Ireland Trip report summer 2004

Apr 10th, 2006, 09:14 AM
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Ireland Trip report summer 2004

I posted this previously, but forgot to put Ireland in the title.

Our family took a trip to Ireland a year ago last summer, and it took me a while to get it together to post our experience, although I've always enjoyed those of others. Hopefully someone can glean something useful from our report.

Ireland Trip, July and August 2004

After months of planning, anticipating, reserving, researching, mapping, and imagining, our family of four: me, Bob; my wife, Sue; our two daughters, Anya, 13, and Meghan, 17 (at the beginning of the trip). We flew from Eugene, our home town, to Portland, and then from Portland to Frankfurt to Dublin, arriving just after noon Dublin time. Of course, we didn’t sleep all that well on the way over, and we were a little ragged at arrival. Fortunately, we’d flown into Dublin before, and kind of knew the ropes. We cleared customs, collected our bags, and headed for the Dan Dooley car rental desk. Our car was a Ford Focus, which had enough room for the four of us, our four 22 inch rolling bags, and our four small backpacks.

I’m glad I’d had experience, four years before, with the Irish roads, and we got out to the ring road without incident, and headed south towards Waterford. This was our first experience with a toll road in Ireland, and, other than some thick traffic, we progressed toward the road south toward Waterford. Our host at the Mayors Walk B&B in Waterford was gracious enough to send us detailed directions to Waterford, and I’d put together maps for each leg of our trip on viamichelin.com, so our route was fairly straightforward. There was lots of traffic though, for this was the Friday afternoon of a national bankers’ holiday, and lots of folks were headed out on holiday, particularly toward the coast.

With one small misdirection, we arrived at the door of the Mayors Walk, and were greeted by a smiling Jane Hovenden. We’d conversed via email, and she proved to be a wonderful host, with a very wry sense of humor. The B&B was an older place, situated on the hill above downtown Waterford, a fairly easy 5-10 minute walk to the Quay or to Arundel Square, the heart of Waterford’s shopping area. Once we got settled in, we strolled down the street to The Stand Restaurant, a nice, moderately priced (by Ireland standards) place that had attractive, tasty food. It’s located over a pub, but, by the time we’d finished dinner, we were all in, and headed back to the Mayors Walk for for bed. Our rooms were upstairs, one for the girls, and one for us. The bathroom was shared, and a couple of ladies from England had the only other room on that floor. Very cosy and comfortable.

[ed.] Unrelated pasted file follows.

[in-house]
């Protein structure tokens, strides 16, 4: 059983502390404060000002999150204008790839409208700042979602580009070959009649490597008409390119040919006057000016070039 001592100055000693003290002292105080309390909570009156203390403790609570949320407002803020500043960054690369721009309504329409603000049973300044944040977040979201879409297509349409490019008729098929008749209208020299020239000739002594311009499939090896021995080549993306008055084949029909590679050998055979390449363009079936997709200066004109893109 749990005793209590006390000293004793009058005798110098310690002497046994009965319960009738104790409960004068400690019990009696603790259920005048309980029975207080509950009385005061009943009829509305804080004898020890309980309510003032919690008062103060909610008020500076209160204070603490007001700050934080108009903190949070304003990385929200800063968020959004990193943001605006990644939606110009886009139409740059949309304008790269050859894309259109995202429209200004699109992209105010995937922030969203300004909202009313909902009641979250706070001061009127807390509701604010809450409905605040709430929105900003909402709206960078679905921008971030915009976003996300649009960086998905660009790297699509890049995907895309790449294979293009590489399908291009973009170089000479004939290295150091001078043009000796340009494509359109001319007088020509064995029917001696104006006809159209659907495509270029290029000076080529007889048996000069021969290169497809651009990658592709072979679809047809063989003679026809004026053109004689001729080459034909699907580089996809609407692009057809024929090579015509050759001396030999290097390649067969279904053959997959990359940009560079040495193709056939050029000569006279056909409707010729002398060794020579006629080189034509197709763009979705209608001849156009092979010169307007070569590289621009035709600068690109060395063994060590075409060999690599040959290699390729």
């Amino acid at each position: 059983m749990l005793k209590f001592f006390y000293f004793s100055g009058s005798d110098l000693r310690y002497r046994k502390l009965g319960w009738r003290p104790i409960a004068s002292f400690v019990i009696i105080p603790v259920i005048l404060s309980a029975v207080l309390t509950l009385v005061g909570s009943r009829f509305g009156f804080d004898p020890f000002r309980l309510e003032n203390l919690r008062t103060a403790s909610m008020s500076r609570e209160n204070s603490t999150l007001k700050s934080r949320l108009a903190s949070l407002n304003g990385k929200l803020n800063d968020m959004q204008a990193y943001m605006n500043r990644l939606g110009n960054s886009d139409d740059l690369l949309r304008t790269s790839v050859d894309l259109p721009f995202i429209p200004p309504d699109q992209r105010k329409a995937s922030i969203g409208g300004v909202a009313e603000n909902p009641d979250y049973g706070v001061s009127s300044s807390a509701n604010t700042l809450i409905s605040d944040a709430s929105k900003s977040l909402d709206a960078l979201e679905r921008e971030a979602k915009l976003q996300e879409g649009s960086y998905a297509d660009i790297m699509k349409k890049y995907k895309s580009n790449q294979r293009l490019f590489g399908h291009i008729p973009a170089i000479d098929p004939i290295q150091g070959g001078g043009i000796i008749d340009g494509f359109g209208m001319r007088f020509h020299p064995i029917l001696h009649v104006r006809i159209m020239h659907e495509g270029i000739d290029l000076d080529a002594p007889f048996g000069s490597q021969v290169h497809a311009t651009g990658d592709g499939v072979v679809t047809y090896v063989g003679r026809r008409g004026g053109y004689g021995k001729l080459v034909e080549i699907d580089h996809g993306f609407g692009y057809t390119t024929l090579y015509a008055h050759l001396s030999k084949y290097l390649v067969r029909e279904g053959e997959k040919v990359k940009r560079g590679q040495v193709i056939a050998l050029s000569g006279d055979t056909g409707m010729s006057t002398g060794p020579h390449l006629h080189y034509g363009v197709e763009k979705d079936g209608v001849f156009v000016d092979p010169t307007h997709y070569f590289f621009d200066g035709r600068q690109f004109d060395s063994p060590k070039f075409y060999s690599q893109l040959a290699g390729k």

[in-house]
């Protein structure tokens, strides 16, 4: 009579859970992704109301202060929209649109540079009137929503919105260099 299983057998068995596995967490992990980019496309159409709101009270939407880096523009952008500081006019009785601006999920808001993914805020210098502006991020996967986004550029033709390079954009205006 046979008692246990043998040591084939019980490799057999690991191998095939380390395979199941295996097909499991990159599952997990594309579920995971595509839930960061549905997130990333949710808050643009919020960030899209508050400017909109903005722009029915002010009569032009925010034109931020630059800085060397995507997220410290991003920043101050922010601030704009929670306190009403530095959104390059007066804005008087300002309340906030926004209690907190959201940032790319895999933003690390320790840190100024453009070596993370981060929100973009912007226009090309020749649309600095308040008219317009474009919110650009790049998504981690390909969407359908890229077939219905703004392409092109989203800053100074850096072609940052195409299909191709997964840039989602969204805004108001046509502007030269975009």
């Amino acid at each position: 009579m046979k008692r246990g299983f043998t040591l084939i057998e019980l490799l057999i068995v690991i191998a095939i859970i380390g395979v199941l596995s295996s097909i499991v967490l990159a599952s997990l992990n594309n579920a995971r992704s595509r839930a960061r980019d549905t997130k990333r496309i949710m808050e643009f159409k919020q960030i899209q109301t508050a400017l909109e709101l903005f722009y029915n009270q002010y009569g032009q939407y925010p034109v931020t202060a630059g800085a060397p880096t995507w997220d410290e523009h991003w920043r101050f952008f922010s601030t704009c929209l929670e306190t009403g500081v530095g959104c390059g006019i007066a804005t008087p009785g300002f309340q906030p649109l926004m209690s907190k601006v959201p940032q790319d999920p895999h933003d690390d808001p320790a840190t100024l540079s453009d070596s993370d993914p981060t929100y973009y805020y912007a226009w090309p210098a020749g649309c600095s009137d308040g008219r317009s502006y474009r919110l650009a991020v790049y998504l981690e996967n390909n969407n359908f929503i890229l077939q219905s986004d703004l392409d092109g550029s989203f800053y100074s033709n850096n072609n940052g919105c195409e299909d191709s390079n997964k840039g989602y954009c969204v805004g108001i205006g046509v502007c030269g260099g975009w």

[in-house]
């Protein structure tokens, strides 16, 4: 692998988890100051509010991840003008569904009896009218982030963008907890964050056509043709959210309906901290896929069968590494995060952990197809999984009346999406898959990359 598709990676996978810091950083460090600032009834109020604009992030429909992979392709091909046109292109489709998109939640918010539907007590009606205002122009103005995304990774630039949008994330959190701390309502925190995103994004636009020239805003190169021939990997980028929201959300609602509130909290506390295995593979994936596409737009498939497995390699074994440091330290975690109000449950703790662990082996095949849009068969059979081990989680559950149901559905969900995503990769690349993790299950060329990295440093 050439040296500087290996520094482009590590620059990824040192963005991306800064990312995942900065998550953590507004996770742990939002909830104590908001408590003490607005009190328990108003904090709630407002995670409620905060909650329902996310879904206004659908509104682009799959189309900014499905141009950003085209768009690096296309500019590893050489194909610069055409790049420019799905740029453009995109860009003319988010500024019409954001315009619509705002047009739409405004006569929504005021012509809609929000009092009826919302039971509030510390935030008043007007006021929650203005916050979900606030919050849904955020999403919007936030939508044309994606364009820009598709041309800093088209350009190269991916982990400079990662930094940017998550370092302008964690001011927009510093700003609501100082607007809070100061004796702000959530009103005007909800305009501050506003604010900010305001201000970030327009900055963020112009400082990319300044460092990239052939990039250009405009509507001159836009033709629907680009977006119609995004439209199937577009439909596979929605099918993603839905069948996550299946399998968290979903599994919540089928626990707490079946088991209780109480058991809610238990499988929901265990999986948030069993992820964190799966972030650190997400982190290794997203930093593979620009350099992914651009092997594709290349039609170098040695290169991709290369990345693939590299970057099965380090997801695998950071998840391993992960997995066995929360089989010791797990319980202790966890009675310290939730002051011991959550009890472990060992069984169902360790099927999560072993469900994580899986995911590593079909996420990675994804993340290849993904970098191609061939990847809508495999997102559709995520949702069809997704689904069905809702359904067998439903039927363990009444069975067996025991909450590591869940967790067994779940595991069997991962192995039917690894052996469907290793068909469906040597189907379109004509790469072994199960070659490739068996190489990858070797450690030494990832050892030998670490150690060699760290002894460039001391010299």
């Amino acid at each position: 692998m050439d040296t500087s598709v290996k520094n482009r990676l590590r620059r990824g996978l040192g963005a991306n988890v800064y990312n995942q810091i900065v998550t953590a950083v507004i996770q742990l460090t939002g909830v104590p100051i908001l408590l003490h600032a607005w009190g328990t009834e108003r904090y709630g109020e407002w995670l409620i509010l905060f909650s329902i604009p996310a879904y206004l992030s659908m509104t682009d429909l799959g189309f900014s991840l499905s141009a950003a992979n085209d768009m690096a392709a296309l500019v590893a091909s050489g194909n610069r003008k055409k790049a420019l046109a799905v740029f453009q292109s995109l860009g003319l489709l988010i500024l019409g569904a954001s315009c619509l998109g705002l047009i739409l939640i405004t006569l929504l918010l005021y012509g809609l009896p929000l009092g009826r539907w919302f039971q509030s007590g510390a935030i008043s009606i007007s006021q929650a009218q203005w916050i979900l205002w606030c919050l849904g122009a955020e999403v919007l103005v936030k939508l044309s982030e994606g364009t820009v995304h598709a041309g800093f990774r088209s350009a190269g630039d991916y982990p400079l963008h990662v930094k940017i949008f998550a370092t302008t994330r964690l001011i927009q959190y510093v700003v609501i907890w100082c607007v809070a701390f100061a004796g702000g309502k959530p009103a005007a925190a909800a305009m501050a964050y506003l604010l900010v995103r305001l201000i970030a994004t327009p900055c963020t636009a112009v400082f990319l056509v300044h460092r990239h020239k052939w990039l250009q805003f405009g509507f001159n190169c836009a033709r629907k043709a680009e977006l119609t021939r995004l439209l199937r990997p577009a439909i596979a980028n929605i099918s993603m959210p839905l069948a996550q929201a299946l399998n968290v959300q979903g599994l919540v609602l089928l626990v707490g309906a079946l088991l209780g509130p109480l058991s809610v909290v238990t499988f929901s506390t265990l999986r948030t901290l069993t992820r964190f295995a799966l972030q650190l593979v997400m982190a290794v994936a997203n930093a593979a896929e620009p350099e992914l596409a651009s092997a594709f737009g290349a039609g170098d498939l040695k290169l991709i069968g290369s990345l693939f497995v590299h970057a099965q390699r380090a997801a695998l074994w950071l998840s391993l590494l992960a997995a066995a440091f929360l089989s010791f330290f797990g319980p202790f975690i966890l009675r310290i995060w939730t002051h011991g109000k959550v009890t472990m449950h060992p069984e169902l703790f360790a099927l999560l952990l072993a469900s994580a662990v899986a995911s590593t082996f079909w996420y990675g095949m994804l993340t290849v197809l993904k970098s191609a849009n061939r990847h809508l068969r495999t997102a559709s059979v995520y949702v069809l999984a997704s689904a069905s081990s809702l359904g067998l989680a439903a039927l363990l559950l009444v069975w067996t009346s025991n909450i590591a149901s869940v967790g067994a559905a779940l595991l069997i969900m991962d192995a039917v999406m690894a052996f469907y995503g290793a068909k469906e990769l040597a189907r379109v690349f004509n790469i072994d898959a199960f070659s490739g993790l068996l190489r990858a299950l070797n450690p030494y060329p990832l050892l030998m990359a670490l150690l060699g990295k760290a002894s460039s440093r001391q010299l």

We went to Waterford during the bankers’ weekend, because it coincided with the Spraoi Festival (pronounced spree). It was a good choice, because, within walking distance of our lodging, we saw myriad street performers, including jugglers, street theatre performers, acrobats, coneheads, you name it. It was a lot of fun, and a good beginning to our trip. The breakfasts at Mayors Walk were great, and I’d recommend it highly, especially at the price.

Next, off to Doolin!


mexicobeachbum is offline  
Apr 10th, 2006, 05:52 PM
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rex
 
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From your "other" post...

Author: mexicobeachbum
Date: 04/07/2006, 06:19 pm
We made a choice to drive to Doolin from Waterford in one day because we rented a house in town, self catering, and they usually rent Sat. to Sat. or Sun. to Sun. The place is called Ballyvara Farmhouse, and is literally a stone’s throw (if you’ve got a good arm) from Gus O’Connor’s pub. It’s owned by a woman named Breda Mehan, who lives just outside of Kilfenora. I really wanted to stay in a town for a week, where we could walk to little shops and pubs, and Doolin filled the bill. We had heard that it would be crowded the first week of August, and that was right on.

As one of our desired activities was to go to pubs in the evening, and enjoy the music, Doolin seemed to be the perfect fit. And, it would have been, except for the crowds. The music was great in O’Connor’s, McGann’s, and McDermott’s. And having the pubs non-smoking was a godsend for our family, but there were so many people crowding into the pubs, you couldn’t really see or hear very well. Fortunately, our hostess, Breda, suggested we try a pub or two in Kilfenora, which turns out to be the home of ceili music in Ireland. We toured the area by day, down to Lahinch and Ennistymon, Miltown Malbay, the Cliffs of Moher, the Burren, a day at Inisheer, etc., and headed out to Kilfenora at night. We went to a fine session at Linnane’s one night, followed by the weekly ceili with live music the next, and, after that, we enjoyed hearing a group of teenage musicians at Kitty’s corner. At the ceili, we met the matchmaker from Lisdoonvarna, the town famous for the annual Matchmaker Festival. The dancing and music were great, and not as crowded or crazy as the Doolin pubs.